The Yambuk wind farm is the first stage of Pacific Hydro’s four-stage Portland Wind Energy Project (PWEP) in southwest Victoria.\nLocated next to the Codrington wind farm, near Port Fairy, the site was chosen for its ideal wind conditions – it’s average annual wind speed of 30km/h is perfect for producing clean, non-polluting electricity.\nCompleted in 2007, the 30MW Yambuk wind farm comprises 20 wind generators which produce enough energy to meet the annual needs of 35,000 homes per annum, with an average electricity generation of 100GWh per year.
Hampton Wind Park is the first wind energy development in Australia to be initiated, developed and operated privately by a landholder. Founding Hickory Hill Wind Energy after a career operating coal-fired power generation, Hugh Litchfield originally identified the site on his family's farm, initiated the project and conducted wind monitoring for over 18 months, helped by sharing costs of the resource assessment with Integral Energy.\nHampton Park is at Hickory Hill just off the Jenolan Caves road near Hampton, which is atop the Great Dividing Range about 115 km west of Sydney.
Hampton Wind Park has a capacity of 1.32 MW. The wind park consists of two wind turbines each with a maximum capacity of 660 kW. Each wind turbine stands 50 m high and the rotors have a diameter of 47 m. Each rotor consists of three blades and rotates at 28.4 revolutions per minute. The rotors do not turn in very low winds. They start turning when the wind sustains 4 metres per second (14 km/h) and reach nominal generation at 13-16 m/s (46-58 km/h). They stop turning at over 25 m/s (90 km/h) to avoid damage.
During the planning phase, all environmental impacts were assessed in collaboration with the local council. The community was involved in the planning process through regular consultations and several public meetings. Environmental issues such as impact on local flora and fauna, electromagnetic interference, visual amenity and noise were addressed.
Wattle Point wind farm, near Edithburgh on Yorke Peninsula, used to be Australia's largest. Covering an area of 17.5 square kilometres, with 55 wind turbines, and costing AU $180 Million Dollars to construct. The Wattle Point wind farm was officially put into operation in June 2005. It has 55 Vestas V82 Wind Turbines, that produce 91 MW of clean, green renewable energy, or 312,000 MWh or 2% of South Australia's Electricity per year, which is enough to power 52,000 homes. Construction on the site commenced in July 2004 and the site was completed by April 2005, where further tests were carried out before its official opening.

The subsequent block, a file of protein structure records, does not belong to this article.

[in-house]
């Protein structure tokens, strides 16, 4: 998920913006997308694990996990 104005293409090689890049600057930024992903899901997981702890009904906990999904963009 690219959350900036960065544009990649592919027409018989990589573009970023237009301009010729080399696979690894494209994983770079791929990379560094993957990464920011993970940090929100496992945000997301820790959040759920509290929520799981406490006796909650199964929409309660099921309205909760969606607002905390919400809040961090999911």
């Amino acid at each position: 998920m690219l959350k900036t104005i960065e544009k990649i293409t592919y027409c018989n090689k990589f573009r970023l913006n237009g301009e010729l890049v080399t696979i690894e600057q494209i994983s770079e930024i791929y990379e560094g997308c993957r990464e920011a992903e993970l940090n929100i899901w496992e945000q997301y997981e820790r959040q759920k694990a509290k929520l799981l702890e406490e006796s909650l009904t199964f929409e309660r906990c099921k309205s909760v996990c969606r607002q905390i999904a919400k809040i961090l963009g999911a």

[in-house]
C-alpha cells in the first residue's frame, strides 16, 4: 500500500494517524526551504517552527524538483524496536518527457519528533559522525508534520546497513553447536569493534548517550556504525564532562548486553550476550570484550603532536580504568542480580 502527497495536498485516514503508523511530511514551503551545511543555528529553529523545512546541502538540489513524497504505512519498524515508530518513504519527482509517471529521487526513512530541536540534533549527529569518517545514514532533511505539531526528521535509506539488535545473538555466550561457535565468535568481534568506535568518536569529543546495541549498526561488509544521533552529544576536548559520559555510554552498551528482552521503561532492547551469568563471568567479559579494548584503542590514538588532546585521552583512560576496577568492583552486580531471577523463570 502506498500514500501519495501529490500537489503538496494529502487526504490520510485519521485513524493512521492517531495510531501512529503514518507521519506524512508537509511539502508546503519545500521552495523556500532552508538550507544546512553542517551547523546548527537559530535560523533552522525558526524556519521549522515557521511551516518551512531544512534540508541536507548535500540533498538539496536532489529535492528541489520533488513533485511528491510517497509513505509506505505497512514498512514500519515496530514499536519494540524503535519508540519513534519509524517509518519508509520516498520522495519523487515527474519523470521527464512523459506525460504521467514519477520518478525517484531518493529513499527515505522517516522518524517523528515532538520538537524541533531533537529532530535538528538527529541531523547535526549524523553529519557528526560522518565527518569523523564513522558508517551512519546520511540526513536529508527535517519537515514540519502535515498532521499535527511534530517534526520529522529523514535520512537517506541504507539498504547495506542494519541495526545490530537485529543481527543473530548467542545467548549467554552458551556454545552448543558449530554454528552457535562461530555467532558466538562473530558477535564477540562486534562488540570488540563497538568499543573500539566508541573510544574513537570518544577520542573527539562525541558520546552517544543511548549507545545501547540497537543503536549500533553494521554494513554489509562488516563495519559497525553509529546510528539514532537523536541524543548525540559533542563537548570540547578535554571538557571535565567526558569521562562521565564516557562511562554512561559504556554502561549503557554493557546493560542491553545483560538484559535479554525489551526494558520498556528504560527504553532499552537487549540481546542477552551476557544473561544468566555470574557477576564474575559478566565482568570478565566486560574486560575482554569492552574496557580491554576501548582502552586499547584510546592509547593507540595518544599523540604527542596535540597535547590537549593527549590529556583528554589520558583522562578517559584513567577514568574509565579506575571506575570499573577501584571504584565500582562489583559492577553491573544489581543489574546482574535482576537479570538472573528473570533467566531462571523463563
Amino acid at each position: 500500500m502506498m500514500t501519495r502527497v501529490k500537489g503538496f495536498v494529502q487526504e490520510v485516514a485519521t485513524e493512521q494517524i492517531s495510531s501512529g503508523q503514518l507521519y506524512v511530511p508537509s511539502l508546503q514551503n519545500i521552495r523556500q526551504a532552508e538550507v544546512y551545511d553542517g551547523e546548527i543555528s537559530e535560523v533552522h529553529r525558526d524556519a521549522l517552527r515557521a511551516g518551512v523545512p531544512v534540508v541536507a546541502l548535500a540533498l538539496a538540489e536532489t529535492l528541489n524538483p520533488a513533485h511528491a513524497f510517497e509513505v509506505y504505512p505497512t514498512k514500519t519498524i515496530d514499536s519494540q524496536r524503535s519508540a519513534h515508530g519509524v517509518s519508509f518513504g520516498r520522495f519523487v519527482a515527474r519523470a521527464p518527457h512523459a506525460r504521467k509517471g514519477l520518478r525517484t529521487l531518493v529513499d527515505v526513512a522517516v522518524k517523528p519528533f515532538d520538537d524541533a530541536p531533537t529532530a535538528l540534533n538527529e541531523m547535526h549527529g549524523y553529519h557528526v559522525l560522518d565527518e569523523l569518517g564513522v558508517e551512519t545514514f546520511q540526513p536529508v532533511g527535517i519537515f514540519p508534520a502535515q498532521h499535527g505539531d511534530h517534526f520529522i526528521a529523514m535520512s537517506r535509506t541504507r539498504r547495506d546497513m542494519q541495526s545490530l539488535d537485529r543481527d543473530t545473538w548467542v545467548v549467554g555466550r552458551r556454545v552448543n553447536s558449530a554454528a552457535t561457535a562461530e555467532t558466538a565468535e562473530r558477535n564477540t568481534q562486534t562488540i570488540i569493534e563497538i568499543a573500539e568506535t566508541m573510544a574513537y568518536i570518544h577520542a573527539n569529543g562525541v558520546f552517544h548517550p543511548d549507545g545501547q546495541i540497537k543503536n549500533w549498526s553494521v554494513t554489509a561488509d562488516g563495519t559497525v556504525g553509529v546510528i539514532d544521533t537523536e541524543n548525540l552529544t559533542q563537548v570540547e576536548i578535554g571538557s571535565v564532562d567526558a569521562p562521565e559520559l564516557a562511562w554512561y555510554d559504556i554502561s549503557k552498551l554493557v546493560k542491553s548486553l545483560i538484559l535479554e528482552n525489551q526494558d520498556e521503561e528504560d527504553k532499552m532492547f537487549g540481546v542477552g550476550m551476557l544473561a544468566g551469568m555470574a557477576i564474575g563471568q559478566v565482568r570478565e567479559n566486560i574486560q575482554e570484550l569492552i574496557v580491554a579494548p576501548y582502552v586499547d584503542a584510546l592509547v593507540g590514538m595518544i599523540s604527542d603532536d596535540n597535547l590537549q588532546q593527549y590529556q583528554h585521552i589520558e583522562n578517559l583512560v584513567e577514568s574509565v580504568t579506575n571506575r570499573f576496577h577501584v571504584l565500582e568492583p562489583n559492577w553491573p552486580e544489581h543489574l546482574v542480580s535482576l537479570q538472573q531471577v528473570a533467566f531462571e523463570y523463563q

During its peak, there were 162 people employed on the project, while today, there are five full time service technicians employed to operate and maintain the wind farm. The expected life of the wind farm should be 25 years. The towers are 67 metres tall and the blades are 40 metres tall giving the towers a total height to the tip of the blades of 110 metres. Electricity generated by the wind farm is fed directly into Electronet's 132KV main transmission system, and then into the national electricity grid. 3 kilometres from Edithburgh on Sheoak Beach Road, there is a free public viewing area.
The Walkaway Wind Farm, is located in the central west region of Western Australia, near the town of Walkaway, approximately 30 km south east of Geraldton and 12 km inland from the Indian Ocean. The area surrounding Geraldton is one of the windiest regions in Australia. Wind speeds average 20-25 km/h during the cooler months and 25-35 km/h from October to March; a result of the strong seasonal sea breeze coupled with a consistent easterly breeze in the morning – perfect ingredients for wind power.
The Wind Farm is located in open farming country, allowing for optimum spacing of turbines. There are minimal obstructions in the landscape and smooth topography, which is beneficial to the output of the wind farm. Wind farming is compatible with agricultural activities such as stock grazing and broad acre crops. The wind turbines occupy less than one per cent of farm land within the site. Construction of Walkaway began in late 2004, with the wind farm becoming fully operational in January 2006